Author's Note: Ironically, I play more with a fairytale in this one than I do a religious story… oh well. I like it, and that's all that matters. XD
Warnings: Blah, blah, blah~
On the outskirts of London, there stood a decrepit manor.
Charred from flame, chafed from wind, and tangled within the tendrils of an ivy web, the crumbling mansion loomed: a once-proud castle reduced to shell and cinders, casting misshapen shadows upon the overgrown landscape. That same sprawling territory was nearly as desolate as the building itself: marked by undulating weeds, skeletal oaks, and rosebushes that strained outward and upward, their eager thorns enveloping the home in a possessive embrace.
A beauty slumbered there.
Or so the villagers whispered. But whether Aurora had been asleep for one hundred years or one thousand, no one could rightly say, for the mansion had been deserted for as long as anyone could remember. And yet, its presence weighted constantly upon the minds of those in the city: fathers spoke of childhood dares, of tremulous adventures upon the midnight grounds; grandmothers told tales of fairy lights and beastly screams, of ethereal faces that glowed in the cracked windows of the second floor. Only the very, very eldest recalled the days of progressiveness and modernization, when urban bureaucrats had tried to clear away the worn bricks of marble. But their innovate desires soon vanished, as fleeting as the morning dew, when the officials of the project suddenly disappeared…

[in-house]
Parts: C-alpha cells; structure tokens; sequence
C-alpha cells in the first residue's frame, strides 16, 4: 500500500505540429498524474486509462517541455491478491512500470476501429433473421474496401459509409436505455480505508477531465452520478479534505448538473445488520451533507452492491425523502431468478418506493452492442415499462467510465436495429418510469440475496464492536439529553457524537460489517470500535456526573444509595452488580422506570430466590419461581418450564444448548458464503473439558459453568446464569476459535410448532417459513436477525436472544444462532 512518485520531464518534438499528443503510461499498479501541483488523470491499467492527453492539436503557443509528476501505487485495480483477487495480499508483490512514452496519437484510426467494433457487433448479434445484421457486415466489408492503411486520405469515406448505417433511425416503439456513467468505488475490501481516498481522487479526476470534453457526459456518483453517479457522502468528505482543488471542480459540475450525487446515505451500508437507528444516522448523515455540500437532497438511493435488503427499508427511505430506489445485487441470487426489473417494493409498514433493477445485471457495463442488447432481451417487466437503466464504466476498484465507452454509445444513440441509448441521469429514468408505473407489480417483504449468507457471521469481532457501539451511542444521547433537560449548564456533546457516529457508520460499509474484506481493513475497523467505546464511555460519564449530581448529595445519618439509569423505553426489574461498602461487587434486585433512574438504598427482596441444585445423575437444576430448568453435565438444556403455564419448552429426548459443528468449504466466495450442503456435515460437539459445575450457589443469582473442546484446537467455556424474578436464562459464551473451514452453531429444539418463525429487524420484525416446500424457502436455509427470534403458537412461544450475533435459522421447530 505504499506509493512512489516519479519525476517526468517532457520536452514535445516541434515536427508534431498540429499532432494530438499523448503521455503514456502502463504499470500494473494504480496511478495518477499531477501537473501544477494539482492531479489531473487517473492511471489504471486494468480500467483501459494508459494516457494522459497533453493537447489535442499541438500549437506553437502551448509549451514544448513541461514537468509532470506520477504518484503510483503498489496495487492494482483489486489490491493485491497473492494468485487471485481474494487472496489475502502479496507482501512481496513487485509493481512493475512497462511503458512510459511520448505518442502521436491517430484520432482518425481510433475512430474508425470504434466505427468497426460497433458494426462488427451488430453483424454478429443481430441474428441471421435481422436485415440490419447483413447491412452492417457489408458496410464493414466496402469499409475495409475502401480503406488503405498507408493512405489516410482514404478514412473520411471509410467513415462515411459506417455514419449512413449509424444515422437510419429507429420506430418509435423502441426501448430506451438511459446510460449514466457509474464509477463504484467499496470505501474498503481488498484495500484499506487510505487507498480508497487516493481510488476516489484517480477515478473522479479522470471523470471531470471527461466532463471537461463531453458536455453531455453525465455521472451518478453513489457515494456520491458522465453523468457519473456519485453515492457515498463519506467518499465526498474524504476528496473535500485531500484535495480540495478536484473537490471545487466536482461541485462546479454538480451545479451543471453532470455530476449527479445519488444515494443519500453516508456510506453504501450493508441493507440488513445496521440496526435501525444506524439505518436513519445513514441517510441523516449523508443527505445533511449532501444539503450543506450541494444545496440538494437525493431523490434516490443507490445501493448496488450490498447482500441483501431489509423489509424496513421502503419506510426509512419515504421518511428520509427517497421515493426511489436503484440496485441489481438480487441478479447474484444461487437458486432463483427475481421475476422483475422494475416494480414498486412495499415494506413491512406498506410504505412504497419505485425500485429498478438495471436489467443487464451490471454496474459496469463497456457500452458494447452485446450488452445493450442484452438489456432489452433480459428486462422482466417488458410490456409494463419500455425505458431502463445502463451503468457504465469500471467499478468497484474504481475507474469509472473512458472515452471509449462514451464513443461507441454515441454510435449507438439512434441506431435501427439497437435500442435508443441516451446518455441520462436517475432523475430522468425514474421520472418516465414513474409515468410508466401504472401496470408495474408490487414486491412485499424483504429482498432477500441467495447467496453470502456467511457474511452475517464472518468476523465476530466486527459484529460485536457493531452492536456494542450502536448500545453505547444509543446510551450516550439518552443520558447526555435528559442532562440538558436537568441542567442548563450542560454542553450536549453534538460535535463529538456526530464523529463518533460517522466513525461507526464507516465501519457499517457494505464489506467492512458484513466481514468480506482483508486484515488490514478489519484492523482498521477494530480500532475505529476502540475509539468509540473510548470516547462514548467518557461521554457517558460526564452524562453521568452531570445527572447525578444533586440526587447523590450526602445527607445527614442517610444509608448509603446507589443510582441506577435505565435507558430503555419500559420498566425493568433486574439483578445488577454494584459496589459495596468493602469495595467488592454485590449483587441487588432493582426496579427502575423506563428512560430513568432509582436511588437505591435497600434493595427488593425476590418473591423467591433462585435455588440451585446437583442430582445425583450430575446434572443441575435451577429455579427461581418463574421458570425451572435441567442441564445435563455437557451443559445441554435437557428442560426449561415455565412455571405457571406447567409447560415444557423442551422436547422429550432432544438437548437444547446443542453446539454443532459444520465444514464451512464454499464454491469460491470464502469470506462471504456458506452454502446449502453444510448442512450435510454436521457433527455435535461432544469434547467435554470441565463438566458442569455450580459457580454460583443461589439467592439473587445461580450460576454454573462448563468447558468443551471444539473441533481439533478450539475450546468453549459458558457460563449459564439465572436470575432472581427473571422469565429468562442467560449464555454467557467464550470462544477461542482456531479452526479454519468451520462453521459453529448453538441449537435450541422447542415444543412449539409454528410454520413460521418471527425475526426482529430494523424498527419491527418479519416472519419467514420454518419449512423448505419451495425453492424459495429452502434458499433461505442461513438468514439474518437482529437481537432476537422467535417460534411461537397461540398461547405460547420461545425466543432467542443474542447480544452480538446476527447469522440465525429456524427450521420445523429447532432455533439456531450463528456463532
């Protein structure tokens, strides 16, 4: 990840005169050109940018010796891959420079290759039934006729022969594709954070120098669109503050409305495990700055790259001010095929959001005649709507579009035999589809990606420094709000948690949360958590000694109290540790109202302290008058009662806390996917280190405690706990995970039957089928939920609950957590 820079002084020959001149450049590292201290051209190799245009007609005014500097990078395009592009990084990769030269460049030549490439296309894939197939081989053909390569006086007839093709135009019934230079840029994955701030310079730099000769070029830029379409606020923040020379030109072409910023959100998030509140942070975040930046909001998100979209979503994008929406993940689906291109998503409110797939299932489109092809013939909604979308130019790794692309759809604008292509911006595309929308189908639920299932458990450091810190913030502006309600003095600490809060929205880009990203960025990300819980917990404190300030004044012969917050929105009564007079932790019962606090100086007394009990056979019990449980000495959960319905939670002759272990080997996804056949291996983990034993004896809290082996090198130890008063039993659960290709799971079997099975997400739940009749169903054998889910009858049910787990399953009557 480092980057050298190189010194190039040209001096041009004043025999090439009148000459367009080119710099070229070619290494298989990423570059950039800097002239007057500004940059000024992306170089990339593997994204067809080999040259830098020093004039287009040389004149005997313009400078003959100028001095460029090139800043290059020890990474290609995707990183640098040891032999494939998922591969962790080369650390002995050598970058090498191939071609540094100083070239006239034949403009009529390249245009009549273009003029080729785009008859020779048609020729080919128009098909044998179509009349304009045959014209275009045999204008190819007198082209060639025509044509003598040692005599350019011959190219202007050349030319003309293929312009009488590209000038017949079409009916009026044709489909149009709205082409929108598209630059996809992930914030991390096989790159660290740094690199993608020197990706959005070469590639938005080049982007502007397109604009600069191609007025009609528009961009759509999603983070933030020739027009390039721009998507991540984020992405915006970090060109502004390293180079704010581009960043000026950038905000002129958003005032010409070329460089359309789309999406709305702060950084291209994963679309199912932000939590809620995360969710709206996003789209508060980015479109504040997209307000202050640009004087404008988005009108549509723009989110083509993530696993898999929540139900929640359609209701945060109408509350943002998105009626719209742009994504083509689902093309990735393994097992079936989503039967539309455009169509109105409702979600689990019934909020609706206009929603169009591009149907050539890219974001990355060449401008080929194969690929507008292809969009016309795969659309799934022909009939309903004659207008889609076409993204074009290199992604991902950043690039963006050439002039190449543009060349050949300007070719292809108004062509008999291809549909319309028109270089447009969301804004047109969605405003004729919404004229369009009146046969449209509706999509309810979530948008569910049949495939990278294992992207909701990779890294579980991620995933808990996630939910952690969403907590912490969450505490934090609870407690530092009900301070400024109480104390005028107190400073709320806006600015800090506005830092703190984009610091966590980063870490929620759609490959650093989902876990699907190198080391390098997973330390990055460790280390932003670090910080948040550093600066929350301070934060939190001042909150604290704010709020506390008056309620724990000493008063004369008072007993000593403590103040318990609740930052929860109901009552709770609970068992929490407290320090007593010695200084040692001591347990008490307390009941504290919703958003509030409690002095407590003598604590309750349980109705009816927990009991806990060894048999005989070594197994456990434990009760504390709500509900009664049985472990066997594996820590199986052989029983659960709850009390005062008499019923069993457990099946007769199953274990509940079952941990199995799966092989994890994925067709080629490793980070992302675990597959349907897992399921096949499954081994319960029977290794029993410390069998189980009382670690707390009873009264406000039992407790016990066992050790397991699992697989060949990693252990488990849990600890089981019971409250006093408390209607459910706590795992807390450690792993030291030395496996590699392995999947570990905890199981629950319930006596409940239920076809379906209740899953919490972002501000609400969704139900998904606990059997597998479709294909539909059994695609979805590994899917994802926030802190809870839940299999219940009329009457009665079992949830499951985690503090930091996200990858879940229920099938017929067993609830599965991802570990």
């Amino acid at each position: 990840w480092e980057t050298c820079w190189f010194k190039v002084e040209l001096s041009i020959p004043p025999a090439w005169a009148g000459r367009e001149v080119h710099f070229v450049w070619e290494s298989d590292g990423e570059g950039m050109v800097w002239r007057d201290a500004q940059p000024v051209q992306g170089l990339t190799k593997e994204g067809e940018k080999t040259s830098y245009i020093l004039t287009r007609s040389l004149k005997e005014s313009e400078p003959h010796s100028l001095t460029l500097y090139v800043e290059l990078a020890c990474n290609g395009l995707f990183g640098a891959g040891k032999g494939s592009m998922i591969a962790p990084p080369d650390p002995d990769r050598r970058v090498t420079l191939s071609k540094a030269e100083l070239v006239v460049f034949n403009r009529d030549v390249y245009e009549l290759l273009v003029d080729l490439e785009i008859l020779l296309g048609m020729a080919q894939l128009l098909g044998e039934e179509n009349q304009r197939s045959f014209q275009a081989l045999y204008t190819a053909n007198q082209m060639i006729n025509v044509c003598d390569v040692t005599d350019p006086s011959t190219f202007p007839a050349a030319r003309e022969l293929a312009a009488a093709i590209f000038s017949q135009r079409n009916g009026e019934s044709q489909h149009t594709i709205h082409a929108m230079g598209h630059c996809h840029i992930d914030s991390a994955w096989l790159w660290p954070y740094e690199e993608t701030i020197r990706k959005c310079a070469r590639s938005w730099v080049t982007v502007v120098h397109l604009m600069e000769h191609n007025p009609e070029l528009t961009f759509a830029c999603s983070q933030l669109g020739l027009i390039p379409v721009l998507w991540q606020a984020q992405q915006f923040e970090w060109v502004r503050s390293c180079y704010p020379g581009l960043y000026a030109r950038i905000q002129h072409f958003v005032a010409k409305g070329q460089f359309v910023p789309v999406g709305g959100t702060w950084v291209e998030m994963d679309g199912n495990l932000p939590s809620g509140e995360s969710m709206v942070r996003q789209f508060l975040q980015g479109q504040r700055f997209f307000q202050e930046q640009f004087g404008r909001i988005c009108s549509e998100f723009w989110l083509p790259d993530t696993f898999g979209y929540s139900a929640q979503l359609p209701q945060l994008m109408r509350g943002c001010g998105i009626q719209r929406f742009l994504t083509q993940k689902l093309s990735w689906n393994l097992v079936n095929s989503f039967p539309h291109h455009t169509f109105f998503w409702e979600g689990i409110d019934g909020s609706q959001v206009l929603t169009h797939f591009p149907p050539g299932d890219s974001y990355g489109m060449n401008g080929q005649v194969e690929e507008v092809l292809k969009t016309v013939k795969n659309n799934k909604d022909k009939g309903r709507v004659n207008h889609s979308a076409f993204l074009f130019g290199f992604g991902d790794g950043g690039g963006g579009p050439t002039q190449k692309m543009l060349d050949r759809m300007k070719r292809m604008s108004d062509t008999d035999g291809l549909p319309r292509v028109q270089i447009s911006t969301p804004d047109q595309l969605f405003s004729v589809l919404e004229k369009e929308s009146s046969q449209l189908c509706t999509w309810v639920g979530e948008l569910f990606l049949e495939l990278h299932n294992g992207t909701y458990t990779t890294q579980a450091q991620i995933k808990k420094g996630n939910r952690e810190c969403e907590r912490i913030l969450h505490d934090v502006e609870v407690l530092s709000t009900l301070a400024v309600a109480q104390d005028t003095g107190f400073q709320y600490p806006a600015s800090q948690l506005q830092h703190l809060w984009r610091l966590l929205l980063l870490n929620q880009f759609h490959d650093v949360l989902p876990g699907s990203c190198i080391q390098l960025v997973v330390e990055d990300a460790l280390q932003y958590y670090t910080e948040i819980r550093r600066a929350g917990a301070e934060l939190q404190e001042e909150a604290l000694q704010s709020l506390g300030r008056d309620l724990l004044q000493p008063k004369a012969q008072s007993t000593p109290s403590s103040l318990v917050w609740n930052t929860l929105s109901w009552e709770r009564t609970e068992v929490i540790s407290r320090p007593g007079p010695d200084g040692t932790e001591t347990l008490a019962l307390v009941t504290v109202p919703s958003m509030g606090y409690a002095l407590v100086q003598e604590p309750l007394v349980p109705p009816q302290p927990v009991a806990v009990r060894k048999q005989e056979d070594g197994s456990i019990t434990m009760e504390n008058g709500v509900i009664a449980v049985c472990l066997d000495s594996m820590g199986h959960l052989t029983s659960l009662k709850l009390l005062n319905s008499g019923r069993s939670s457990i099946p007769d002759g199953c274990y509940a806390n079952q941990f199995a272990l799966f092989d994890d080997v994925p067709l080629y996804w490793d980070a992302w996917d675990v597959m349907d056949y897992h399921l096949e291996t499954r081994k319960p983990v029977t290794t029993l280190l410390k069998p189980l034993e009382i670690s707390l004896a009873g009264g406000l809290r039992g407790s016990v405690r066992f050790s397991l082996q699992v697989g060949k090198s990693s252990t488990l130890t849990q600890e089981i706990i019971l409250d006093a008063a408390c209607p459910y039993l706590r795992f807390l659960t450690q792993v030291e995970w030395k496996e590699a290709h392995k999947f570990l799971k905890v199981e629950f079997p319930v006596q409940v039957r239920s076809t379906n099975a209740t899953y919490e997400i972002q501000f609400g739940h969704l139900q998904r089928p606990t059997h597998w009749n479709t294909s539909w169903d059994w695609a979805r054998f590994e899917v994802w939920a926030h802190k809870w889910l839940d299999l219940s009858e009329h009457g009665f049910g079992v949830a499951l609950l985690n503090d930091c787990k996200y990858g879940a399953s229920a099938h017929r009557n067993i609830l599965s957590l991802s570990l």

"T'isn't any beauty in that house," those ancients mumbled to themselves, their suspicious eyes ever-cocked in the direction of that floral briar. "Tis only black magic . Tis only evil bein's. Tis only the devil and his wicked companions."
But the children found such prattle far too simplistic for their cultivated tastes, and instead chose to while away their idle hours crafting stories of pleasure and fantasy. One boy decided that magical elves had made the manor their dwelling, and were slowly trying to put it back together; a little girl insisted that it was the den of werewolves, drawing upon archaic folklore, the occasional howl, and her grandfather's youthful discovery of gigantic, decomposing dog bones. A small band of teenagers, on the other hand, vocally debased this poppycock, claiming to have one-day ventured past the rusted gates themselves. Now, they would tell anyone who would listen how they had been chased away by a swarm of red-eyed crows. "The feathers," they'd breathe, as if the mundane word held great significance. "The feathers."